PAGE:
Concept and history
Finally, my first article on serious games … you know, this article that you postpone by saying that it’s too big, too dense to do it justice … well this is it. be indulgent
When I heard about serious games for the first time, I first thought of a pseudo-marketing invention that brought together two opposing terms to build interest in educational games. A “new” way to sell us “games-which-are-not-useless-like-the-others-who-are-a-waste-of-time” … I’m still worried about the association pejorative between play and frivolity coming from our Judeo-Christian conception that advocates the primacy of work on leisure 1 .
But in short, I still get carried away in my stories ( games of unwanted words ).
After having played serious games for three years now, either by designing them, programming them, recommending them, describing them in lectures or playing them for long hours, serious games have become, in my opinion, a sign harbinger of a potential new paradigm social-fun !
Where does this concept of “new social-play paradigm” come from? We are experiencing a period of acceptance (or recognition) of the video game as a training tool! You find more and more examples of projects or companies that use reward video game concepts to motivate users (think of sites like foursquare , senscritique , Kloutand even some would go as far as including reward systems like Air Miles). The concepts of video games gain credibility as an information transmitter, a new media, a learning tool by fun and a fun simulator. But hey, it’s very nice lyrical impulses, but at this moment, you wonder: what is a serious game and how is it a learning tool?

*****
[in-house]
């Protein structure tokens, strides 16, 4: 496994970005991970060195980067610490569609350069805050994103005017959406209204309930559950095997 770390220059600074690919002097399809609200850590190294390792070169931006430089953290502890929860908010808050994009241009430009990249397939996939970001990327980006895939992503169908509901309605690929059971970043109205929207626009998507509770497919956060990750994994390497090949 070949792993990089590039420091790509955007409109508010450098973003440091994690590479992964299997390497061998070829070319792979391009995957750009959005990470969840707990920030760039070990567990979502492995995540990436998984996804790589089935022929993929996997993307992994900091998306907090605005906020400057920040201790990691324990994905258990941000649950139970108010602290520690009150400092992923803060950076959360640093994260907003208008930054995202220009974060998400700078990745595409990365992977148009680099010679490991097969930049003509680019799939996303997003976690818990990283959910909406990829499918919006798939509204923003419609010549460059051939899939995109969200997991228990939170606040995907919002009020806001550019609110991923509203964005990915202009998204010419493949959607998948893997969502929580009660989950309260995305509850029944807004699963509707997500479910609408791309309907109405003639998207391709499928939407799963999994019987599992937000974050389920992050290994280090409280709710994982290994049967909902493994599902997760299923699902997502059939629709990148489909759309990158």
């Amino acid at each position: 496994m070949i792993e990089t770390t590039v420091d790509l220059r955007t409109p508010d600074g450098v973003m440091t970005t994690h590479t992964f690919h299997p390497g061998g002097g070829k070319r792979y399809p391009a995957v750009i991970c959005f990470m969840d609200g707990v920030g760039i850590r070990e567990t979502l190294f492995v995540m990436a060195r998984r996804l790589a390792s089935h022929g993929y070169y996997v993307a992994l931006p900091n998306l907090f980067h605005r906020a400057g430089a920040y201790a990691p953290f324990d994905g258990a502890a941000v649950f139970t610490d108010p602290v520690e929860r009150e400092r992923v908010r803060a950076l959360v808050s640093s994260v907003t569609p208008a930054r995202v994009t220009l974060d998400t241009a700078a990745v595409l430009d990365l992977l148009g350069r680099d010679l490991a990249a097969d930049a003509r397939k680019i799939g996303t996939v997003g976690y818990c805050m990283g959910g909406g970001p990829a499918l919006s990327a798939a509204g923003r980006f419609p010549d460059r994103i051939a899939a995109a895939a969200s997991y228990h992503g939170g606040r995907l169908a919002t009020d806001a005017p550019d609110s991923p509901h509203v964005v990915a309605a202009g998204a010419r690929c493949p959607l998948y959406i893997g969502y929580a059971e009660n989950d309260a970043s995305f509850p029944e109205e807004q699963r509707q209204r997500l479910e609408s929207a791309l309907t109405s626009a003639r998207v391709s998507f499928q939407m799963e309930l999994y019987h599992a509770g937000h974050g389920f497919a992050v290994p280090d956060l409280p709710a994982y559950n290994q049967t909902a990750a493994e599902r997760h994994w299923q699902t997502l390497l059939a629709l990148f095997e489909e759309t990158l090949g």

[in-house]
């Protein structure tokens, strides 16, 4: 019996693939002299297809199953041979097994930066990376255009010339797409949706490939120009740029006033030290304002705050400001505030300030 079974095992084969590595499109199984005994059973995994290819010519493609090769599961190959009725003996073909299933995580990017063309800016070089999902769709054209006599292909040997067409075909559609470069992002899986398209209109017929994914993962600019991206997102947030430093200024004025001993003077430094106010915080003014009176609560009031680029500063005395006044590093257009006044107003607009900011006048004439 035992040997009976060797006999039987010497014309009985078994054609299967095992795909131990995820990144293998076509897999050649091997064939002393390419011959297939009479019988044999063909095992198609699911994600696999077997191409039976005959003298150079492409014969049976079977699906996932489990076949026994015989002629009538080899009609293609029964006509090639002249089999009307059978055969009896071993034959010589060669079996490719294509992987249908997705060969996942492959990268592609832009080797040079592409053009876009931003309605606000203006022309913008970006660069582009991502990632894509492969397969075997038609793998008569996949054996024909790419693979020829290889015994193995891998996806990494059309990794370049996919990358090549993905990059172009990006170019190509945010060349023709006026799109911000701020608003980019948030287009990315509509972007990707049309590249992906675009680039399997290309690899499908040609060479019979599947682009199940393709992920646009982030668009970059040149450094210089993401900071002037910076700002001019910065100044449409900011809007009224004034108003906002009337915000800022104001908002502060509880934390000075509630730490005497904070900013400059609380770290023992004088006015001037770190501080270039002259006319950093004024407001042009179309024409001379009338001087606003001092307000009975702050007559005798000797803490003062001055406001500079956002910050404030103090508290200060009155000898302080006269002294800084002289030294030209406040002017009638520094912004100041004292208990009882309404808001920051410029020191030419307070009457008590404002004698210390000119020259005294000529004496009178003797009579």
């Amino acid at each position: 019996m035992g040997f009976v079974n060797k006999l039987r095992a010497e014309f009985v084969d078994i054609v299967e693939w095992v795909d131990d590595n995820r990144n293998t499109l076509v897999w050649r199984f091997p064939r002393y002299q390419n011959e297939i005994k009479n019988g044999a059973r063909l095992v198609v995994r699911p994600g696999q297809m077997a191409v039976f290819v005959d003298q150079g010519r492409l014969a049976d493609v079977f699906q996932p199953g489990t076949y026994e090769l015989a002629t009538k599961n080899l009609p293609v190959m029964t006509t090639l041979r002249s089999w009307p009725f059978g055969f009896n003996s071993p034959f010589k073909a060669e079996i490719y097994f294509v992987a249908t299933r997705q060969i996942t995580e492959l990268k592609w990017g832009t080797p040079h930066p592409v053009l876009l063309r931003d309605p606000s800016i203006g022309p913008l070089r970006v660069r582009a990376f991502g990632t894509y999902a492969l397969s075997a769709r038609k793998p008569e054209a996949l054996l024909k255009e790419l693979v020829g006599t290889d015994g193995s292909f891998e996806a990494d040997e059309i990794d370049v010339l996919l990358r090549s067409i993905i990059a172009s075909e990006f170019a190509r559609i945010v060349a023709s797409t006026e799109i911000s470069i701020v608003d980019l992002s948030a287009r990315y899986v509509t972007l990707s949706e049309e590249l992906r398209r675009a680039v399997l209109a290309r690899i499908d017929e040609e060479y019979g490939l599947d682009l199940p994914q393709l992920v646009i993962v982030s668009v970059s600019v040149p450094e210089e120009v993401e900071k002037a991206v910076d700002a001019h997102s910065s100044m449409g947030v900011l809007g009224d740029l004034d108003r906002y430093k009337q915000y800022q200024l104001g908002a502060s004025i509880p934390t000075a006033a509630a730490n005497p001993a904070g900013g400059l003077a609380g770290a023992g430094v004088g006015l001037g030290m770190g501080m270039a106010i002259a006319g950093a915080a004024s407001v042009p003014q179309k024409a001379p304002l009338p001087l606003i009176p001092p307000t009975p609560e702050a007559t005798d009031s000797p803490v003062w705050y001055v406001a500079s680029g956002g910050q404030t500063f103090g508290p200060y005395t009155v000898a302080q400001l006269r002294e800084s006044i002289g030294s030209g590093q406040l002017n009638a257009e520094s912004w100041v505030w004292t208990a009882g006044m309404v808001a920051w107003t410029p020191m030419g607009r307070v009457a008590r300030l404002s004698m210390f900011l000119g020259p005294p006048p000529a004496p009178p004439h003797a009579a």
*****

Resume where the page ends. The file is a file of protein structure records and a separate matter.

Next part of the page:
Well, here are three definitions that express the concept of serious games:
Let’s start with the Great Terminology Dictionary :
Computer application that combines a serious intention of pedagogical, informational, communicational, ideological or other type, with a learning environment in the form of a video game, in order to transmit a practical knowledge or to raise awareness on a social issue.
Let’s continue with that of Samuelle-Ducrocq Henri , expert on the question in Quebec:
Serious video games (or very serious games) are new media that use the strengths of video games for training, therapy or action learning.
Let’s conclude with the author of a thesis on serious games, the Frenchman Julien Alvarez :
The serious game is a computer application, whose objective is to combine at the same time serious aspects such, in a non-exhaustive way, the teaching, the learning, the communication, or the information, with springs playful resulting video game.
In general, the commonalities of these definitions are:
They use the benefits of video games and their design (especially for immersion, information retention, mechanisms and the primacy of pleasure)
They are based on theories of learning and problem solving by environment and structure.
They have clear educational goals.
They are used for concrete purposes: teaching, communication, ideology, information, etc.
If I wanted to popularize, I would say that serious games are: “a learning tool using the concepts of simulation and playfulness to solve structured systems”.
” The basic premise is that fun in videogames comes from mastering patterns ”
– Raph Koster